In Part 1 of Social Marketing for Non-Profits, I wrote about the first steps for using social marketing for a non-profit organization. One of the critical elements of those first steps is to develop the content that you will share with others, so let’s talk a bit more about how to develop content and what you will want to include, specifically for Facebook.
1. Create content. “Content” includes words, photos, videos, and links, created by you or created by others. On a Facebook page, the “content” is all the posts you create, plus the comments and posts that other people make to your page. The content of your page needs to reflect the objective you are seeking to accomplish, so that it will be more likely to resonate with the people to which you are already connected and the people you are hoping to add to the community. Remember: the goal is to give them content that they will want to respond to with a “like” or by sharing with others, to expand the reach of your message.
And don’t forget your “info” page in Facebook. Make sure folks have an easy way to contact you directly for more information. Include a link to your website if you have one.
2. Establish an editorial calendar. Think about the objectives you established in Part 1, and the content that you can develop that will help you achieve that objective. If your goal is to build community awareness about the activities of your organization, you will want to create photos, stories, and videos that show your organization in action. Interview volunteers. Interview the people who are being affected by the work you do. Edit everything you collect into bite-sized pieces, and create your editorial calendar. Think about your calendar as a story that you are going to tell in chapters. Use all the forms of status updates (Status, Photo, Link, Video, Poll Question) to tell your story in different ways.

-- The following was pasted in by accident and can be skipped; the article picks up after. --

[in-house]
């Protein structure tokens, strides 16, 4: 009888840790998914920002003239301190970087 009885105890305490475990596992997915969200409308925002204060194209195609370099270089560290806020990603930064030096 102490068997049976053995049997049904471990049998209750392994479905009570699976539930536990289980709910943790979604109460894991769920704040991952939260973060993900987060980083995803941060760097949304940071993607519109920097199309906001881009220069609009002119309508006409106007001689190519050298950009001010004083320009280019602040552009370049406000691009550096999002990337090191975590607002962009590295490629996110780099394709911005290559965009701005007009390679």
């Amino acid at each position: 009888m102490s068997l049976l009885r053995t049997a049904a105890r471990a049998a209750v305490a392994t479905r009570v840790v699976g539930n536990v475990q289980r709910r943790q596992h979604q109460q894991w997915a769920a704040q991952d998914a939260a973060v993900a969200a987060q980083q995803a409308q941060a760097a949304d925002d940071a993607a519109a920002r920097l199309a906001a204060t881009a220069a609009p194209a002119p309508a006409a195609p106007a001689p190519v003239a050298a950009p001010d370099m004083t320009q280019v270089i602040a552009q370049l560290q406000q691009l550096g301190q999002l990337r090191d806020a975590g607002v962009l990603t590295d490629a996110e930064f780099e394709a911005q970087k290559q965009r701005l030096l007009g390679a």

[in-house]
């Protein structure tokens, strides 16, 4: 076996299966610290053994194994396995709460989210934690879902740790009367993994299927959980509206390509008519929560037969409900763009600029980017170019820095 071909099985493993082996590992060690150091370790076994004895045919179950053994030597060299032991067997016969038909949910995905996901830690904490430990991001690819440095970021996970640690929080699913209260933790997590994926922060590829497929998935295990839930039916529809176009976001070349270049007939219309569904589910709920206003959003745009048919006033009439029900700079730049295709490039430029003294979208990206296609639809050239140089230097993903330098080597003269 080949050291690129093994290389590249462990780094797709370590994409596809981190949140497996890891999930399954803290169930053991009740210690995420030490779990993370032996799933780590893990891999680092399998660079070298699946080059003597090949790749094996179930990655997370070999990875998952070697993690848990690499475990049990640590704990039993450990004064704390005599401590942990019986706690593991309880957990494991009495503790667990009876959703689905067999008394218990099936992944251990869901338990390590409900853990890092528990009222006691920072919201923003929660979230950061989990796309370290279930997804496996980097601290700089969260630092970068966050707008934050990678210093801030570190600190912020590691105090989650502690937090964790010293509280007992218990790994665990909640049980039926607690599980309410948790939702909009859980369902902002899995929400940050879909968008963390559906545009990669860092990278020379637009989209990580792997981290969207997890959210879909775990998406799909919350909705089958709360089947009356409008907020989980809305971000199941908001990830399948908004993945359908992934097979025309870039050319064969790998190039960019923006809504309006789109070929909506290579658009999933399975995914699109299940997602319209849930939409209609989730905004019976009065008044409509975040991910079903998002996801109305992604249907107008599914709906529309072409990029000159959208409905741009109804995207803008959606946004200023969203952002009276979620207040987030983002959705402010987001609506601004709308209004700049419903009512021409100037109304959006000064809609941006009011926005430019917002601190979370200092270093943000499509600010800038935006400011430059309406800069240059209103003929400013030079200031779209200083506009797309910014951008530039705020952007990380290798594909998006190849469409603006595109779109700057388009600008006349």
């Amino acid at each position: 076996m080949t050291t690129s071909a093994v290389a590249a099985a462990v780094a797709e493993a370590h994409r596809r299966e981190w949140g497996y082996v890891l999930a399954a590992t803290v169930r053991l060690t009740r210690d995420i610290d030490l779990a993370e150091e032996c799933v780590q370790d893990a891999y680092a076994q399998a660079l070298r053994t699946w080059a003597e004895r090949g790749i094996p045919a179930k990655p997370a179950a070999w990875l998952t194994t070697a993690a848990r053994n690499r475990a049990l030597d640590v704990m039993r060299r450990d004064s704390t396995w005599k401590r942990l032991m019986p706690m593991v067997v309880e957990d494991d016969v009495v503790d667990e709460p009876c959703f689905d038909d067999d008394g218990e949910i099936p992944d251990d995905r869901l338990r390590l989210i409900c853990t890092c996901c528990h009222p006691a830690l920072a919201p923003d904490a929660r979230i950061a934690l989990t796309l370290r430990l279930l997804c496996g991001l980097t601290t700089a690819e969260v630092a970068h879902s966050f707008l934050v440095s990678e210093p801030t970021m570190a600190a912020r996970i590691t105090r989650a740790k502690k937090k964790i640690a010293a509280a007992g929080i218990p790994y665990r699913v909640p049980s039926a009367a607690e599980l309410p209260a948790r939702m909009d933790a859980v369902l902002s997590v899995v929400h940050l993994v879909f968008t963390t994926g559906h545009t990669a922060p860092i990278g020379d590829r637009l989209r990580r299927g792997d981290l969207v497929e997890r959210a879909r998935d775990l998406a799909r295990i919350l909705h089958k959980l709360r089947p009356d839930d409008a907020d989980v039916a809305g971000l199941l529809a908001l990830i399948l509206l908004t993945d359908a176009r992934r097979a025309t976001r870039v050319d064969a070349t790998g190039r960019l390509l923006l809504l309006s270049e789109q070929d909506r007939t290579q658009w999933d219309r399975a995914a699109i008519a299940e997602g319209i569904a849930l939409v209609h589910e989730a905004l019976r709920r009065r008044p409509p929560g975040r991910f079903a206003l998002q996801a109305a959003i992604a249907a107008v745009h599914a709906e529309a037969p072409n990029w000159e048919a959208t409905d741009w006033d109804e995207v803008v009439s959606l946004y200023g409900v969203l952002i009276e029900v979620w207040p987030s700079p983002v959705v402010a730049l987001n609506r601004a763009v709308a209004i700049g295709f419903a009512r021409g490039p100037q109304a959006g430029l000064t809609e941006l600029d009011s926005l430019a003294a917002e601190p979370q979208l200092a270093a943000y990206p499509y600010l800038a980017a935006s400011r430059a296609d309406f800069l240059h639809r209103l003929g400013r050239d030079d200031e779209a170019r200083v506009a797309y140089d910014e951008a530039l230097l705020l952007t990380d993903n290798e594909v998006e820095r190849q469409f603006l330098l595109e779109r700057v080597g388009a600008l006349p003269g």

3. Monitor. Schedule time every day to read comments to your posts, and to check any photo or video uploads that others have made to your page. If you see a negative comment, think twice before commenting on it or deleting it. Others on your page will often do the work for you of correcting errors or helping people see a different point of view. Being willing to hear ideas, even if they are negative or critical of the organization, helps you to establish trust with the friends of your organization. If a comment makes you angry, wait until you have had a little time to think about it before you write a response. But if someone posts offensive or lewd content, of course you will want to delete it, and consider blocking that person from your page.
4. Listen and Respond. As you read comments made by others, you will learn what interests them. Really listen – it will give you ideas about what they will be likely to share with others, and what tone of voice they are expecting from you. Re-post comments from others; publicly thank folks for sharing their comments and photos. Highlight a “friend of the week” (with their permission). Treat those who have “liked” your page as you treat your personal friends. Don’t talk like an “entity” – let your personality and passion show through your posts. Before you post, ask yourself if you would “like” or comment on the post yourself. If the answer is no, rewrite it.
As you build a library of content, you will able to use much of it over and over. Photos and videos can be gathered into albums; frequently asked questions can be gathered into one discussion page or a separate FAQ tab. So now you are ready: go tell your story!